HealthcareCMS proposes 5 Medicare special enrollment periods

CMS proposes 5 Medicare special enrollment periods

Medicare beneficiaries experiencing specific illnesses or circumstances could soon get Part B coverage outside the normal open enrollment periods under a proposed rule released Friday.

Individuals who are impacted by an emergency or disaster, formerly incarcerated people and those subject to a health plan or employer error that prevented them from enrolling in Medicare on time could get coverage during special enrollment periods under the Centers for Medicare and Medicaid Services proposal.

The agency additionally proposed extending the privileges to people who need to enroll after their Medicaid eligibility is terminated and others who are experiencing “exceptional conditions.” The latter would be decided on a case-by-case basis.

Medicare special enrollment periods for exceptional conditions have never been offered before, according to CMS. Congress gave the agency the authority to establish these special enrollment periods in 2021. Medicare Advantage beneficiaries can also use special enrollment periods to make changes to their coverage, though rules about when changes can be made differ with each enrollment period.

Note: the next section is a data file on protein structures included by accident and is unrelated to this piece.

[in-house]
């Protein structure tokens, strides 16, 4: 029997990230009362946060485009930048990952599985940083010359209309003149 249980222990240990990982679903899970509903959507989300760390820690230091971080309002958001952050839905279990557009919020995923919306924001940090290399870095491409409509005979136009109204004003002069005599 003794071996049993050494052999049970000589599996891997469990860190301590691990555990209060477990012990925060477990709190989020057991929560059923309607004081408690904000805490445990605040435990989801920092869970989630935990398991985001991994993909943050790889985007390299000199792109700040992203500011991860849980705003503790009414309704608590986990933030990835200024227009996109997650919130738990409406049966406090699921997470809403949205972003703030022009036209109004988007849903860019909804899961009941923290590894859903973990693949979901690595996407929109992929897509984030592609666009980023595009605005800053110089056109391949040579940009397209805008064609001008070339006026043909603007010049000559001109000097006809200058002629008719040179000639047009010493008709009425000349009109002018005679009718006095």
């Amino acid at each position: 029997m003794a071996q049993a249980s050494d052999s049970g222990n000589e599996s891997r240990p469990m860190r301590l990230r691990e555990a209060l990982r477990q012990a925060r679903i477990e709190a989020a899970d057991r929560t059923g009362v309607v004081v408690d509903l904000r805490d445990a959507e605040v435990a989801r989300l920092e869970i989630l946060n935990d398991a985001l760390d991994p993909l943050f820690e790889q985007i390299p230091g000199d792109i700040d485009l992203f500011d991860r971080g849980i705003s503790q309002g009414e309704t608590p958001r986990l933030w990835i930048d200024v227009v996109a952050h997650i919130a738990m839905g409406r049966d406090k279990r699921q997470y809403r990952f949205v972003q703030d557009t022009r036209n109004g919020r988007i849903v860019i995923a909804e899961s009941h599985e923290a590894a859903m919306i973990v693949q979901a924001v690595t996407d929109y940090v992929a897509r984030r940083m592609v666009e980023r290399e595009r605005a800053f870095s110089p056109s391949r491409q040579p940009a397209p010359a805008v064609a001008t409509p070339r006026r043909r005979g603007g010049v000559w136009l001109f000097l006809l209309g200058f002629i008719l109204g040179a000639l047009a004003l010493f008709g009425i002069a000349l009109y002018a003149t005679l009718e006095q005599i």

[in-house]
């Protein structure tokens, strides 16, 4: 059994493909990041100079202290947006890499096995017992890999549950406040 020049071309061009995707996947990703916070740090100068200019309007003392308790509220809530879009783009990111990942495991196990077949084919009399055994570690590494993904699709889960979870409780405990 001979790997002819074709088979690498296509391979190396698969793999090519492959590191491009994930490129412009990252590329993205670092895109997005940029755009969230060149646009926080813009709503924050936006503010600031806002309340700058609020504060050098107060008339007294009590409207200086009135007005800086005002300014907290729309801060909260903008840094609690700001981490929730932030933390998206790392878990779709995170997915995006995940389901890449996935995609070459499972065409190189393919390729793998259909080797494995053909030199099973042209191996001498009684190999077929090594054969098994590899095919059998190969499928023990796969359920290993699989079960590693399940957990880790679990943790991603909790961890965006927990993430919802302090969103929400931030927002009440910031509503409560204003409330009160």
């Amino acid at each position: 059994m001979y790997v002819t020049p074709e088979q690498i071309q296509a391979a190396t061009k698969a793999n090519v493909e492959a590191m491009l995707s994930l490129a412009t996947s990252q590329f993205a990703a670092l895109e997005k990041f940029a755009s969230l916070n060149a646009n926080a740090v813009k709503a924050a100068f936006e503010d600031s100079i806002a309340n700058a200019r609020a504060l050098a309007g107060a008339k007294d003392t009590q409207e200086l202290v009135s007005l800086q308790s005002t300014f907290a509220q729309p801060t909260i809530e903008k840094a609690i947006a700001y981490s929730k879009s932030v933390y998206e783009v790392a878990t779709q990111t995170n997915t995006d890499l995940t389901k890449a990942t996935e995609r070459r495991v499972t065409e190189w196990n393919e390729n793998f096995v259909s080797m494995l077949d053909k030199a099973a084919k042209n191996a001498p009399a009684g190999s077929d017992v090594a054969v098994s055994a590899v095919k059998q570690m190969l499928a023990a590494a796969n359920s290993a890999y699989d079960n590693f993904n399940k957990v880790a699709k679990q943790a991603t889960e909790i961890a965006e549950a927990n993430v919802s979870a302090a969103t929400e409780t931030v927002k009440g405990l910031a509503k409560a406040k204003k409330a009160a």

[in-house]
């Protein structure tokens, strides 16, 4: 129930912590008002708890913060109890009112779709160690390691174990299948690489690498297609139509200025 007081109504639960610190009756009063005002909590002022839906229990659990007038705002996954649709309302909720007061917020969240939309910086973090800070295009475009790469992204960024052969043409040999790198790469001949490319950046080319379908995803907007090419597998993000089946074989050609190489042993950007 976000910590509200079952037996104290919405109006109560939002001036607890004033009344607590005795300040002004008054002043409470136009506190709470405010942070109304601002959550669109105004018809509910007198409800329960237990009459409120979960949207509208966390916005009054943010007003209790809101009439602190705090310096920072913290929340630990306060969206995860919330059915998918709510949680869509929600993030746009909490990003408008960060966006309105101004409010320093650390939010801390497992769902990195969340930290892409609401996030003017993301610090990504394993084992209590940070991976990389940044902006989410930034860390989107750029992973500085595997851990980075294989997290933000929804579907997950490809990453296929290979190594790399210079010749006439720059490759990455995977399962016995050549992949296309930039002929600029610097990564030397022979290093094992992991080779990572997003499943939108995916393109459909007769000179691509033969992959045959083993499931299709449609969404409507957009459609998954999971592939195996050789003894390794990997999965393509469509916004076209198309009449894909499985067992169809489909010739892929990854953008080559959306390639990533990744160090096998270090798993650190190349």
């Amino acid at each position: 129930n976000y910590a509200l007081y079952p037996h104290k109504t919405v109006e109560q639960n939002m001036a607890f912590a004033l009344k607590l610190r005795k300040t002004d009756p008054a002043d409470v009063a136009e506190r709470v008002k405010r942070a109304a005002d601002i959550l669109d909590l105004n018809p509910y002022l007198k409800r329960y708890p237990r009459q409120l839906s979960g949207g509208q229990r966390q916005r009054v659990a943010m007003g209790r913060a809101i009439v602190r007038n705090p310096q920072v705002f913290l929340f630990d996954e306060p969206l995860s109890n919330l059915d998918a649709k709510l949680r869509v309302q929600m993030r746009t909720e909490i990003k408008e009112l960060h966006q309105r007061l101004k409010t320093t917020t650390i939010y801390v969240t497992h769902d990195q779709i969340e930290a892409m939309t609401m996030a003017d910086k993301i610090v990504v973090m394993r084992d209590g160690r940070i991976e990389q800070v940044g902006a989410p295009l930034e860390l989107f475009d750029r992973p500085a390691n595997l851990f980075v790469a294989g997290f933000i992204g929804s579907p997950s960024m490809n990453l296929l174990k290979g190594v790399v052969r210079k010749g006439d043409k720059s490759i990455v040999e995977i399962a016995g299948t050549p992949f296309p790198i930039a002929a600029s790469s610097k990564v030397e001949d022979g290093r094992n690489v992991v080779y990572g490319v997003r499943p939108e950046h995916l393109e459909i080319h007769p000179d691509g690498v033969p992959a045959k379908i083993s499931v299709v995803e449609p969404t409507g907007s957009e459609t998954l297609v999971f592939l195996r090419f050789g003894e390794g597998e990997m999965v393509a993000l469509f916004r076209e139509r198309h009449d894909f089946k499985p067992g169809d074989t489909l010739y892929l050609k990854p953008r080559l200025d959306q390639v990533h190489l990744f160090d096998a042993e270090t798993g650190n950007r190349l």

“These proposals highlight CMS’ efforts to advance health equity and improve access to Medicare,” Dr. Meena Seshamani, deputy administrator of CMS and director of the Center for Medicare, said in a statement. “Reducing gaps in coverage, allowing for special enrollment periods for individuals in exceptional circumstances, spending money in a smarter way on kidney transplant patients — these are meaningful changes that put people at the center of their care and improve the Medicare program.”

CMS proposed updating regulations governing state payments of Medicare Part A and B premiums for low-income individuals as well, including limiting states’ retroactive liability for paying Part B premiums to 36 months for dually-eligible beneficiaries.

The agency also wants to extend Medicare immunosuppressive drug coverage to kidney transplant patients who don’t have other health insurance coverage. Congress authorized the program last year.

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